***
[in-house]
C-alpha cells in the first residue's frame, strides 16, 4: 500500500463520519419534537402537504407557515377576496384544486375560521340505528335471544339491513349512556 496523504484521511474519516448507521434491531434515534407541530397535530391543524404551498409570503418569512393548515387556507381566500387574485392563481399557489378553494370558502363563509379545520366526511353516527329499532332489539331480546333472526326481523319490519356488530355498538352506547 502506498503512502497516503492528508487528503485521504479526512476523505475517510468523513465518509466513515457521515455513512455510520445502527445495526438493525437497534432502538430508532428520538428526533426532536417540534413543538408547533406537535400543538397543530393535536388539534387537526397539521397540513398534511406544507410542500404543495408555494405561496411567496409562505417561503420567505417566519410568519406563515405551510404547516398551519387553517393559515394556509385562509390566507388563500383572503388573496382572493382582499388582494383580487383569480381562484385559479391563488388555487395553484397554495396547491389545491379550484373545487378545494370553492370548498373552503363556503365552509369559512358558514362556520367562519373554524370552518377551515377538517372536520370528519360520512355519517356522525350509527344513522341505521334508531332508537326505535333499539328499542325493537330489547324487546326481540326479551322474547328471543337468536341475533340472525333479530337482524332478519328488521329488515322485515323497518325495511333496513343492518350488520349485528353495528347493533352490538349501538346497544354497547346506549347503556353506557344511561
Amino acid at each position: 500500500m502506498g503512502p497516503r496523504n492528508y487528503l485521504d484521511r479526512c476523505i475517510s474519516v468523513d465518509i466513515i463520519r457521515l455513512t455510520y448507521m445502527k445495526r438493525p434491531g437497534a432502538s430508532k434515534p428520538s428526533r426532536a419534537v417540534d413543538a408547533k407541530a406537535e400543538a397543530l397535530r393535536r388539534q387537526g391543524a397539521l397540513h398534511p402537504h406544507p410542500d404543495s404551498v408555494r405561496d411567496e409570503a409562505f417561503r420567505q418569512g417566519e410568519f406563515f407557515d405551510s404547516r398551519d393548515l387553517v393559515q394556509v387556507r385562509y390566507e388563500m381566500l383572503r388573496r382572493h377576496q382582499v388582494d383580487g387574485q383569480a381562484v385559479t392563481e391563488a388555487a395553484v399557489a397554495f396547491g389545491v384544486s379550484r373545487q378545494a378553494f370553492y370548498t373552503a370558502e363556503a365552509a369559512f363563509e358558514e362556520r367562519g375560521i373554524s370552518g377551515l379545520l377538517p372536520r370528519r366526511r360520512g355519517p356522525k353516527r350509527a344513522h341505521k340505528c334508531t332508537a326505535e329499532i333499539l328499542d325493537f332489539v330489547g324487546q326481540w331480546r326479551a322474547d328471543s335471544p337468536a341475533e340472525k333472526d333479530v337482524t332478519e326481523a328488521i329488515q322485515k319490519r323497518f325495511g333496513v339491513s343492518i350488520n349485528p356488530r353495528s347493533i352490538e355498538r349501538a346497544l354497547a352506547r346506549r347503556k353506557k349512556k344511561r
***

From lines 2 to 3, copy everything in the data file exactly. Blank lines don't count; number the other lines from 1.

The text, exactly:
C-alpha cells in the first residue's frame, strides 16, 4: 500500500463520519419534537402537504407557515377576496384544486375560521340505528335471544339491513349512556 496523504484521511474519516448507521434491531434515534407541530397535530391543524404551498409570503418569512393548515387556507381566500387574485392563481399557489378553494370558502363563509379545520366526511353516527329499532332489539331480546333472526326481523319490519356488530355498538352506547 502506498503512502497516503492528508487528503485521504479526512476523505475517510468523513465518509466513515457521515455513512455510520445502527445495526438493525437497534432502538430508532428520538428526533426532536417540534413543538408547533406537535400543538397543530393535536388539534387537526397539521397540513398534511406544507410542500404543495408555494405561496411567496409562505417561503420567505417566519410568519406563515405551510404547516398551519387553517393559515394556509385562509390566507388563500383572503388573496382572493382582499388582494383580487383569480381562484385559479391563488388555487395553484397554495396547491389545491379550484373545487378545494370553492370548498373552503363556503365552509369559512358558514362556520367562519373554524370552518377551515377538517372536520370528519360520512355519517356522525350509527344513522341505521334508531332508537326505535333499539328499542325493537330489547324487546326481540326479551322474547328471543337468536341475533340472525333479530337482524332478519328488521329488515322485515323497518325495511333496513343492518350488520349485528353495528347493533352490538349501538346497544354497547346506549347503556353506557344511561
Amino acid at each position: 500500500m502506498g503512502p497516503r496523504n492528508y487528503l485521504d484521511r479526512c476523505i475517510s474519516v468523513d465518509i466513515i463520519r457521515l455513512t455510520y448507521m445502527k445495526r438493525p434491531g437497534a432502538s430508532k434515534p428520538s428526533r426532536a419534537v417540534d413543538a408547533k407541530a406537535e400543538a397543530l397535530r393535536r388539534q387537526g391543524a397539521l397540513h398534511p402537504h406544507p410542500d404543495s404551498v408555494r405561496d411567496e409570503a409562505f417561503r420567505q418569512g417566519e410568519f406563515f407557515d405551510s404547516r398551519d393548515l387553517v393559515q394556509v387556507r385562509y390566507e388563500m381566500l383572503r388573496r382572493h377576496q382582499v388582494d383580487g387574485q383569480a381562484v385559479t392563481e391563488a388555487a395553484v399557489a397554495f396547491g389545491v384544486s379550484r373545487q378545494a378553494f370553492y370548498t373552503a370558502e363556503a365552509a369559512f363563509e358558514e362556520r367562519g375560521i373554524s370552518g377551515l379545520l377538517p372536520r370528519r366526511r360520512g355519517p356522525k353516527r350509527a344513522h341505521k340505528c334508531t332508537a326505535e329499532i333499539l328499542d325493537f332489539v330489547g324487546q326481540w331480546r326479551a322474547d328471543s335471544p337468536a341475533e340472525k333472526d333479530v337482524t332478519e326481523a328488521i329488515q322485515k319490519r323497518f325495511g333496513v339491513s343492518i350488520n349485528p356488530r353495528s347493533i352490538e355498538r349501538a346497544l354497547a352506547r346506549r347503556k353506557k349512556k344511561r